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President Biden’s plan to refill the U.S. Strategic Petroleum Reserves in an effort to boost sluggish drilling will be a hard sell for many domestic producers, industry executives and analysts told The Wall Street Journal.

Biden unveiled plans last week for the U.S. Department of Energy to begin purchasing oil to refill emergency stockpiles when oil prices are $67-$72/bbl or less, but many oil companies are wary of locking in sales when commodity markets have swung wildly, and rising drilling costs and pressure from investors to limit production and return excess cash to shareholders also are dimming the outlook for domestic production growth, according to the report.


Surge Energy (OTCPK:ZPTAF) CEO Linhua Guan told WSJ that Biden’s offer could see some takers but that the president’s other oil and gas policies – such as greatly reduced new oil leases on federal lands – make new investments unattractive.

The prevailing view among producers that crude prices will remain elevated for the foreseeable future makes them less likely to pre-sell oil, said Raymond James analyst Marshall Adkins, adding that OPEC+ production cuts combined with sanctions targeting Russia and potentially rebounding demand from China could lead to a supply gap that would push crude prices to $120/bbl or higher.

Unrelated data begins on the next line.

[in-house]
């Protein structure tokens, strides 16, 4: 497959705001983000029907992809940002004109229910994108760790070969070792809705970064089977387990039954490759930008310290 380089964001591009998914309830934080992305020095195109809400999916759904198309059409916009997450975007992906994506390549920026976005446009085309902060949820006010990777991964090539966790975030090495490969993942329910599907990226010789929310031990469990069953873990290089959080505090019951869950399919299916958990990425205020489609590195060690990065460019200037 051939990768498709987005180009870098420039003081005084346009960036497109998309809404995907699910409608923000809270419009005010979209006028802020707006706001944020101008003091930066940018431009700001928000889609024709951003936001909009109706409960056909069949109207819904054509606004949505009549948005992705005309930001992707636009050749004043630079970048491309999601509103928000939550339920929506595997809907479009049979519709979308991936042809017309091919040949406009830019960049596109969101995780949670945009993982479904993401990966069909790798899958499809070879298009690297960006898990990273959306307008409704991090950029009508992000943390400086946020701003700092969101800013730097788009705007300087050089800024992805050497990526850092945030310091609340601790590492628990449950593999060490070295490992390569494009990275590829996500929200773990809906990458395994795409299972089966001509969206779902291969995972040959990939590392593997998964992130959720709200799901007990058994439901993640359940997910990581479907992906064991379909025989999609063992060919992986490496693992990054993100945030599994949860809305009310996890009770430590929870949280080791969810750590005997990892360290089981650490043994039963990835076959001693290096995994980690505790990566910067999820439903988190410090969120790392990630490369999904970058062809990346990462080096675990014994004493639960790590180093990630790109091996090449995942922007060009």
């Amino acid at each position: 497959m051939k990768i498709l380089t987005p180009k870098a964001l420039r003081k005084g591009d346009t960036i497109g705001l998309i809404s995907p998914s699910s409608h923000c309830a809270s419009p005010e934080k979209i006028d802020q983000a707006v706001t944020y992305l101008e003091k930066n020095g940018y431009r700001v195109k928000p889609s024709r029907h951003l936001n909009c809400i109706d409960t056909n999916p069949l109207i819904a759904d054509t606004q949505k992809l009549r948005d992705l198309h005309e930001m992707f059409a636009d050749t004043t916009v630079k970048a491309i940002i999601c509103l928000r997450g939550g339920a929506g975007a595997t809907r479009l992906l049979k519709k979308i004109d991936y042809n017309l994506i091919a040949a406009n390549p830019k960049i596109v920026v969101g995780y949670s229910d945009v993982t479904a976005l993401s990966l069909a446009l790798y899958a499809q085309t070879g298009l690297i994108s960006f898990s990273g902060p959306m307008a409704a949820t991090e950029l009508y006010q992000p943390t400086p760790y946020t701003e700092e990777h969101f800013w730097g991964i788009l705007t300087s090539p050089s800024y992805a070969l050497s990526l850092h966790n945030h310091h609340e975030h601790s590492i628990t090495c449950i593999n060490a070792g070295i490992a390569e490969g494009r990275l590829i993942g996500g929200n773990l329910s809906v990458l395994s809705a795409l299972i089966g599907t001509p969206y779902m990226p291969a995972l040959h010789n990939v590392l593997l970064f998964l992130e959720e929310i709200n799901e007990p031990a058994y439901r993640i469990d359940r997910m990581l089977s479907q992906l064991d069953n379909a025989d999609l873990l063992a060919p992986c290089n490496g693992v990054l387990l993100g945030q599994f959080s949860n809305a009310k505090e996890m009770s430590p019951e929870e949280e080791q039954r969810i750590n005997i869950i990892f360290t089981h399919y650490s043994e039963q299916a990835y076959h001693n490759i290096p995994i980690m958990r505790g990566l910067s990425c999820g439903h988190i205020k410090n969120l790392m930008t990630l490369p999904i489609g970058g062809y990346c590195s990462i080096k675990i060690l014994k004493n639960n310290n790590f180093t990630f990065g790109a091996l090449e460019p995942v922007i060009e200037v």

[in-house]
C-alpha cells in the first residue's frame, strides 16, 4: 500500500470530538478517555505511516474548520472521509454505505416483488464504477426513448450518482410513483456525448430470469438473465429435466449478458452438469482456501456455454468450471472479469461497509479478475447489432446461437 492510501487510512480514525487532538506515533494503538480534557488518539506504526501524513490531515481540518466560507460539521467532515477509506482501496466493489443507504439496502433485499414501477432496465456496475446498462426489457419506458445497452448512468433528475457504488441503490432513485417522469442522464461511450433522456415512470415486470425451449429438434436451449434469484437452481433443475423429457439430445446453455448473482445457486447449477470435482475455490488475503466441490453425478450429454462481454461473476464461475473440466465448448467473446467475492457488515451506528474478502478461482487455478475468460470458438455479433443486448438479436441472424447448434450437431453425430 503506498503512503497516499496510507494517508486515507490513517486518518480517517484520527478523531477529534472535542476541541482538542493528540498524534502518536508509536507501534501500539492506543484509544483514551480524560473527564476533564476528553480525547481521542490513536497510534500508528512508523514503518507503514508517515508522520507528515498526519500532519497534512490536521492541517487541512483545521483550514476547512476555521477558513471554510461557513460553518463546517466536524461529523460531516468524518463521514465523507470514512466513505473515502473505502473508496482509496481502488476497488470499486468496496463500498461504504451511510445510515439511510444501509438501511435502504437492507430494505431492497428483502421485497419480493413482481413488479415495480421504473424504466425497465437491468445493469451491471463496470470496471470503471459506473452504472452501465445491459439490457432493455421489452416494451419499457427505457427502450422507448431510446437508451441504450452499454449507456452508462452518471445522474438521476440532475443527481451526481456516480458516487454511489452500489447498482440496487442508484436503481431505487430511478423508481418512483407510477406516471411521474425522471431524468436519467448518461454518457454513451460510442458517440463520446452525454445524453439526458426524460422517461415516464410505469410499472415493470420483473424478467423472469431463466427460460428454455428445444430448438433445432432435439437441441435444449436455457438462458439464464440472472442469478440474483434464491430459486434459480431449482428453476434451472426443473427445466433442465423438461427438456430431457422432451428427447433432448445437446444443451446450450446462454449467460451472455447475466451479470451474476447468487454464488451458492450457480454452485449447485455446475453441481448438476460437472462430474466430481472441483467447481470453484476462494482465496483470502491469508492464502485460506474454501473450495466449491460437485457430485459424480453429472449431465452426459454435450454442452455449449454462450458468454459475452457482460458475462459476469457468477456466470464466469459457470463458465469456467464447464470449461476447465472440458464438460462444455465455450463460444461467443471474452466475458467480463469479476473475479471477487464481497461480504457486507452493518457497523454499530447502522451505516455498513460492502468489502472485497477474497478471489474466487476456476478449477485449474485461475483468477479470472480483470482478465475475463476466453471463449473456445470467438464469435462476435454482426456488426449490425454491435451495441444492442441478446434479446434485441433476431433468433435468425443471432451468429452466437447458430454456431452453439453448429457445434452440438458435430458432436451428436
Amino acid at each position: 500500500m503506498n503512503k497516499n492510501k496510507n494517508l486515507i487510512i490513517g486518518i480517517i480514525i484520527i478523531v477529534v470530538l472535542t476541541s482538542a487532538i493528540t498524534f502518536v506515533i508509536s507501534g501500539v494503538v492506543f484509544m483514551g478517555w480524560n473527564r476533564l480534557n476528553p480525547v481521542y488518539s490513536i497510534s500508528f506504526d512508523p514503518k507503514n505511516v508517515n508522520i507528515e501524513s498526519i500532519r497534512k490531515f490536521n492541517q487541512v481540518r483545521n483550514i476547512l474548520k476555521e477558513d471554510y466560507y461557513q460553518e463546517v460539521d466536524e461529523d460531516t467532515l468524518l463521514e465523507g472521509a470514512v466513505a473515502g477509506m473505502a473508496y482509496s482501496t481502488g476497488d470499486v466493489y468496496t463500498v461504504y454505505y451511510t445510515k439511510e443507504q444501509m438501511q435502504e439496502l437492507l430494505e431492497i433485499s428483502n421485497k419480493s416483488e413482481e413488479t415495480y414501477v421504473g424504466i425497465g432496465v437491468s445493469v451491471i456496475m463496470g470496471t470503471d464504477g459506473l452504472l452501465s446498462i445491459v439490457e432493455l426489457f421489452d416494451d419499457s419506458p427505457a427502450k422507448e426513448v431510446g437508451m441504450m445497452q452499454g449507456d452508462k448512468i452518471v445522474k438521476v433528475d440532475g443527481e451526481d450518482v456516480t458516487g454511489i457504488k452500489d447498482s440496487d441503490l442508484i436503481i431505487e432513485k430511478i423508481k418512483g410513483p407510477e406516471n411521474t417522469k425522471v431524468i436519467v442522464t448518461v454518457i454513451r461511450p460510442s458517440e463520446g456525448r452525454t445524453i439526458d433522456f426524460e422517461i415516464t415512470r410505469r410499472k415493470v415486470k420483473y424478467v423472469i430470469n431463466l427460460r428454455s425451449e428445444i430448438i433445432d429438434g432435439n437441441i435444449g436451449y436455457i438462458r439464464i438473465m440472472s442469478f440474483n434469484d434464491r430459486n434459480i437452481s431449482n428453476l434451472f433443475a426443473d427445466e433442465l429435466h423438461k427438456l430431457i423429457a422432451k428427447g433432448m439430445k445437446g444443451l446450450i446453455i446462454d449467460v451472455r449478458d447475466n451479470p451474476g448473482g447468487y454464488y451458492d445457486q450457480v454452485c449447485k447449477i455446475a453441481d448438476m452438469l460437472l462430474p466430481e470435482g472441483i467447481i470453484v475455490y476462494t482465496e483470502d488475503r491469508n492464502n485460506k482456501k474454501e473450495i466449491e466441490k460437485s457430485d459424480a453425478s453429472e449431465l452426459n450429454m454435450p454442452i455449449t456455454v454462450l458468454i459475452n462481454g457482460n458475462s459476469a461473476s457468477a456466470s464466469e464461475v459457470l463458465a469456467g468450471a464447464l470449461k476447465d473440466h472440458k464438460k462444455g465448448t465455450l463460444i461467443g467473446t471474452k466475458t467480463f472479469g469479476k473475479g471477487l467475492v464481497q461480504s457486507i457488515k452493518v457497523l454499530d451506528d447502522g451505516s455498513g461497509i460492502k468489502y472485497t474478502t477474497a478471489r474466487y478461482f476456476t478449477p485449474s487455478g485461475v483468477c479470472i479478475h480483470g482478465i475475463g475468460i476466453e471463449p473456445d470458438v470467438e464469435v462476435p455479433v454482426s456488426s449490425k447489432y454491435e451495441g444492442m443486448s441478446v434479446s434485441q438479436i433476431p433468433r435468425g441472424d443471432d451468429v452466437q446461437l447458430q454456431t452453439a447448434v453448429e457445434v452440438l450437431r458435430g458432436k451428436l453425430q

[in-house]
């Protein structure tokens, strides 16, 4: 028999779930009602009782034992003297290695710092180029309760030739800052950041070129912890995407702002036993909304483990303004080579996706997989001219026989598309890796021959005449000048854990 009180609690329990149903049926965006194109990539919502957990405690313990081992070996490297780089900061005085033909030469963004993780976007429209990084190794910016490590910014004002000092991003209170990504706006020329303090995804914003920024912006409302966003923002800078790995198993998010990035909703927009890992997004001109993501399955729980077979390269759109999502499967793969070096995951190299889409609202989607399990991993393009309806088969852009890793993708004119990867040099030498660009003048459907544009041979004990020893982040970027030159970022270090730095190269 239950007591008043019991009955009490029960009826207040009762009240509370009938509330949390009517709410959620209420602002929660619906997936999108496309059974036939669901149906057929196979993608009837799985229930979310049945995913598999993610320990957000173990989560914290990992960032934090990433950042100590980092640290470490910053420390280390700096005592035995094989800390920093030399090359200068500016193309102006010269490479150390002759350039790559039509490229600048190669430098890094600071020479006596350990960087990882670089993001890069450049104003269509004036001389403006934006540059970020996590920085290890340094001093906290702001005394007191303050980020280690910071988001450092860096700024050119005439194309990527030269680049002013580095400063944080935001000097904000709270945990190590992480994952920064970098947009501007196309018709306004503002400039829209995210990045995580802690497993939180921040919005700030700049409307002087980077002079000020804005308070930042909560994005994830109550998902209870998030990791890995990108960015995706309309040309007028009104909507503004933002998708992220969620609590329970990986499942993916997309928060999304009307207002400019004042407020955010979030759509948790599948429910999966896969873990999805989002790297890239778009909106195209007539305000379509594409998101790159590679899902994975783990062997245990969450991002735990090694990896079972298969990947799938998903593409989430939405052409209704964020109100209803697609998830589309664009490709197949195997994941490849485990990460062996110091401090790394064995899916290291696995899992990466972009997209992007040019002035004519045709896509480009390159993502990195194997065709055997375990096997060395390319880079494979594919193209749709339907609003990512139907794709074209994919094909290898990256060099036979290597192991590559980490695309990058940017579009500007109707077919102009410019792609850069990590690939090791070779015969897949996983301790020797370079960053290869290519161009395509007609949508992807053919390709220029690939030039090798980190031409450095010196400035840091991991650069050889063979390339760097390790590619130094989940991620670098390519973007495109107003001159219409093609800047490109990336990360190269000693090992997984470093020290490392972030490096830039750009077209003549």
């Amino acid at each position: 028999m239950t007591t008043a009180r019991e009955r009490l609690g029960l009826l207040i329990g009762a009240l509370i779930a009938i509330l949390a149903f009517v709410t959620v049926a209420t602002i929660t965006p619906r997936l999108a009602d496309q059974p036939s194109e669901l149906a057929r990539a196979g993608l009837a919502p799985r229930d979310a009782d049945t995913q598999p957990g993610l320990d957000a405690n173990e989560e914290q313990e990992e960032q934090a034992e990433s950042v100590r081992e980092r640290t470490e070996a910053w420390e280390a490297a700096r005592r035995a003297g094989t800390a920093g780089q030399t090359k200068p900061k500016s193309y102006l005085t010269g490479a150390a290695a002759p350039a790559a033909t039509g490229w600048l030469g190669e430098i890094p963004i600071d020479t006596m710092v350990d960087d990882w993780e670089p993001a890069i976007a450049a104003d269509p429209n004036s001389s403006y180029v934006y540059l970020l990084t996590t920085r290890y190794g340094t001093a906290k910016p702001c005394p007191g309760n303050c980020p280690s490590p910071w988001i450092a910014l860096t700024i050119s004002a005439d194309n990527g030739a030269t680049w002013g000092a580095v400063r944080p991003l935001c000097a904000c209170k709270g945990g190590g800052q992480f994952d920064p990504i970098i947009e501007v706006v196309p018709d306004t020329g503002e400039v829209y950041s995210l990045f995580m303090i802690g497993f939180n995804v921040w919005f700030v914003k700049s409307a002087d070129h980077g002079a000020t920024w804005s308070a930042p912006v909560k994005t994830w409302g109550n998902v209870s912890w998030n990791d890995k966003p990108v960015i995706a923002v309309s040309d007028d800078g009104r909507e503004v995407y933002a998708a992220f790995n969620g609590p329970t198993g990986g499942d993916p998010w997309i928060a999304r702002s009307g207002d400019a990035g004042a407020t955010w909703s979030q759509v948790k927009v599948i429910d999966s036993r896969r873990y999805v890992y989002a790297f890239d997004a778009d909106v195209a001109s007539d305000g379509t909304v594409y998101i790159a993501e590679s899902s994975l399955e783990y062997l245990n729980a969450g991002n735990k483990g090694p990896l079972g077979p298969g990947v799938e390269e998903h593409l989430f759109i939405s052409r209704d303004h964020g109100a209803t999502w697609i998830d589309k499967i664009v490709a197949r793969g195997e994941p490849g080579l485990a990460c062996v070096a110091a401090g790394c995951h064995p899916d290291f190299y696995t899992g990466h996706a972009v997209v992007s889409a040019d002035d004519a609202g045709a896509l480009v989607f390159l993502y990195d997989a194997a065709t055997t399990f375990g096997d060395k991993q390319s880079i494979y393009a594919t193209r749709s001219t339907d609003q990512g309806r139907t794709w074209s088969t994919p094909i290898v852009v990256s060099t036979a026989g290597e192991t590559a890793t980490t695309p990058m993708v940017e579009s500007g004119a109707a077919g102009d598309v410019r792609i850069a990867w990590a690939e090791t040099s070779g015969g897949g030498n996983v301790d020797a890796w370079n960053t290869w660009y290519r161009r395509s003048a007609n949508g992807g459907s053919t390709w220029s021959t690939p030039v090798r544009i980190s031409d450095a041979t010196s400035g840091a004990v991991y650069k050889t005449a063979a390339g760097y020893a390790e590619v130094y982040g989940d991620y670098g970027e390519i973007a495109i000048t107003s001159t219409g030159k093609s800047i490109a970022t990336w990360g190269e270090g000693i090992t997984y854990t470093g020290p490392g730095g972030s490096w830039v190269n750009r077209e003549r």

“If I think oil is going to be a lot higher a year from now, I’m not going to hedge at $70,” he said.

Some analysts also said shifting from releasing reserves to refilling them could remove large amounts of oil from the global market, further tightening supplies and contributing to inflation.

The Biden administration reacted angrily to the recent OPEC+ decision to cut oil production, saying the U.S. is “re-evaluating” its relationship with Saudi Arabia.

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